Will Plug-in Hybrid Electric Vehicles (PHEVs) Still Work if You Don’t Charge Them?

Hybrids and PHEVs can be a great way to save money on gas without going full EV, but car shoppers generally don’t know much about hybrids. In a recent Consumer Reports survey, only 45% of people were aware of how hybrids work. One topic that has a lot of people confused has to do with charging, so here’s a look at if PHEVs will still work if they don’t get charged.

What’s under the hood of a PHEV and how it works

A plug-in hybrid (PHEV) charging.
Hybrid charging | Nathan Laine via Getty Images

Like Consumer Reports wrote, PHEVs aren’t that different from traditional hybrids or even regular gas-powered cars regarding what’s under the hood. That’s because PHEVs, hybrids, and regular cars primarily rely on an engine to do much of the work. Hybrids and PHEVs add a battery and an electric motor to the mix.

Its ability to plug in and charge sets it apart from a hybrid. In a traditional hybrid, the gas engine does the charging. Plus, it can qualify for the federal EV tax credit, while hybrids can’t. Another big difference is size. The battery pack is usually many times larger than the battery in a hybrid. 

There also tends to be a size difference in their electric motors, as a PHEV tends to have more powerful electric motors. With the larger battery and the more powerful motors, it can travel in battery-only mode for a certain amount of miles. 

Can a PHEV still run if the battery hasn’t been charged?

Since PHEVs can be driven purely by electric power, some may assume owners need to plug their PHEVs in. According to Consumer Reports, this is not true. It shares many similarities with traditional hybrids and regular gas-powered cars, but the PHEV’s engine can function just fine with an empty battery.

Like a traditional hybrid, a PHEV’s engine can also charge the battery. This will allow PHEVs to generally get a good fuel economy even if the battery hasn’t been charged. That said, there are some exceptions. Due to the larger battery size, PHEVs also tend to weigh more. As such, compared to a traditional hybrid, a PHEV can get a slightly worse fuel economy when it’s in hybrid mode.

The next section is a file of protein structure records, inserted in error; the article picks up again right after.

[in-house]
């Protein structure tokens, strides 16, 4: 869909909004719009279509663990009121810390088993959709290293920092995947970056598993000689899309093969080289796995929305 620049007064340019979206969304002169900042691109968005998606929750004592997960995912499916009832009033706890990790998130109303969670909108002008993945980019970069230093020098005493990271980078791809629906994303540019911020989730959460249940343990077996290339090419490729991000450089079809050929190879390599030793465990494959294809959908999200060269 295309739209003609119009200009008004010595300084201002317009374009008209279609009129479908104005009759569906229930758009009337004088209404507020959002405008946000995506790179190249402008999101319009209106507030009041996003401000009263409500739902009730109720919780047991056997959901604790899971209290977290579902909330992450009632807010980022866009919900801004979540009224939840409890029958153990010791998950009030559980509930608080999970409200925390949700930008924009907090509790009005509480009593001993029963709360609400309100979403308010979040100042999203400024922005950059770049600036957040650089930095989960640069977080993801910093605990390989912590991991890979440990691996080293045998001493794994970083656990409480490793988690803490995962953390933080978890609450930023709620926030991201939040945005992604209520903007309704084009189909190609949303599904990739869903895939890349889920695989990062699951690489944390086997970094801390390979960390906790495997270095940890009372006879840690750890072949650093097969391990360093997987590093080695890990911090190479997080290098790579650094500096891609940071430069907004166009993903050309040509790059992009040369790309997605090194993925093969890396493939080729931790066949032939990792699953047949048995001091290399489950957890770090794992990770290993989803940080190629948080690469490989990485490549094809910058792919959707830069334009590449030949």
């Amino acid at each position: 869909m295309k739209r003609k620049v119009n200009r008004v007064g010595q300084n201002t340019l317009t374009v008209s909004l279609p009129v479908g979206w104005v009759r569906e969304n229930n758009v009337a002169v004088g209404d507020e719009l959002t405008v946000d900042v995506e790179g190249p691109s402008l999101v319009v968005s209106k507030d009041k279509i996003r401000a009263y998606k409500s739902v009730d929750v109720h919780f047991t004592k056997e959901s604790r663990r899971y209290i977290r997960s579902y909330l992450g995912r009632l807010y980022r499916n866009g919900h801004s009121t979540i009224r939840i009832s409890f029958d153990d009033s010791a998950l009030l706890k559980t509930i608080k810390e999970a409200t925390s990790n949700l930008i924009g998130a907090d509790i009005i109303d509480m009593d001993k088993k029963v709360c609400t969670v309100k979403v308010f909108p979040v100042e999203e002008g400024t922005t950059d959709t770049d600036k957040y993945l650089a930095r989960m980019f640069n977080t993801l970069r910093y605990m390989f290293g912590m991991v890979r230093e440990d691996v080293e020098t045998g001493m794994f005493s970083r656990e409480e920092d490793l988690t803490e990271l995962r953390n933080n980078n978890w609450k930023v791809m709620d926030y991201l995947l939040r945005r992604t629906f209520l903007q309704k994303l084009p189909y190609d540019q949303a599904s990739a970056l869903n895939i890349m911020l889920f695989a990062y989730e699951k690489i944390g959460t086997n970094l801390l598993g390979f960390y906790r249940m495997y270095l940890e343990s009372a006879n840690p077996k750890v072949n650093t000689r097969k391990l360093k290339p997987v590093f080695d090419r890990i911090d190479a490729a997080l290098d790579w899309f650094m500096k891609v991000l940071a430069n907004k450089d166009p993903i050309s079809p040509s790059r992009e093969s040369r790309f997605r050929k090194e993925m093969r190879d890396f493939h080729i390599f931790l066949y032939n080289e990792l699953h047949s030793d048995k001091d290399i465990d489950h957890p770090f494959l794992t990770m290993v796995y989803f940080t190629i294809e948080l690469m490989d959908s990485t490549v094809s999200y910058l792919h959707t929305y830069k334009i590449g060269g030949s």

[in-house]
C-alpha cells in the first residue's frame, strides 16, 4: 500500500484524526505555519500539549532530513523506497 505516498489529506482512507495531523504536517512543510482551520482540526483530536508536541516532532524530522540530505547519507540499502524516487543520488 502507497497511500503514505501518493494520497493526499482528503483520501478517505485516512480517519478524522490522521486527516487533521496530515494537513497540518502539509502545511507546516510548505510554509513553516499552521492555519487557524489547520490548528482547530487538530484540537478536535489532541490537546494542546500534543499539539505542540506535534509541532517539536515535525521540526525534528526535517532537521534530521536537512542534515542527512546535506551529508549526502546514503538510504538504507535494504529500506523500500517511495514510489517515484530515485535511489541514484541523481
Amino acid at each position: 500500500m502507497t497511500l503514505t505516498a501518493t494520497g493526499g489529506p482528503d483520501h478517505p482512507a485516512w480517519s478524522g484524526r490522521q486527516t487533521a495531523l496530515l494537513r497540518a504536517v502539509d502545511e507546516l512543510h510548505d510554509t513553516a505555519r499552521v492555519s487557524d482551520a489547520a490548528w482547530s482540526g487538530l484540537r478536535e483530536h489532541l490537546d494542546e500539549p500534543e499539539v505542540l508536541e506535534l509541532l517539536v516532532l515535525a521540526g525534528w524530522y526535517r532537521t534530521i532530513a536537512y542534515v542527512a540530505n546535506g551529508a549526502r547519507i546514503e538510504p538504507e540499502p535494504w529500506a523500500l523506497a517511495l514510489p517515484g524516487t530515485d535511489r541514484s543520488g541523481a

In some cases, a PHEV in hybrid mode can have a worse fuel economy than a regular gas-powered version of the car. That’s the case with the BMW 330e xDrive. It only gets about 25 mpg in hybrid mode, which is worse than the gas-powered version’s 28 mpg. 

It’s important to charge to get the most out of it

There are many reasons why it’s a good idea for owners to keep their plug-in hybrids charged whenever possible. Its ability to travel in battery-only mode is the main reason it costs more than a traditional hybrid or a gas-powered car. As such, folks who don’t use this feature may as well not have bought a PHEV in the first place.

Folks using this feature can save a lot of money in the long run. Plug-in hybrids can typically travel in battery-only mode for about 20 to 30 miles. A PHEV’s battery-only range will vary greatly, but they typically have enough range for many folks. For example, parents who need to drive their kids to school every day can do that in battery-only mode. This way, they don’t burn much gas and thus, they save a lot of money.

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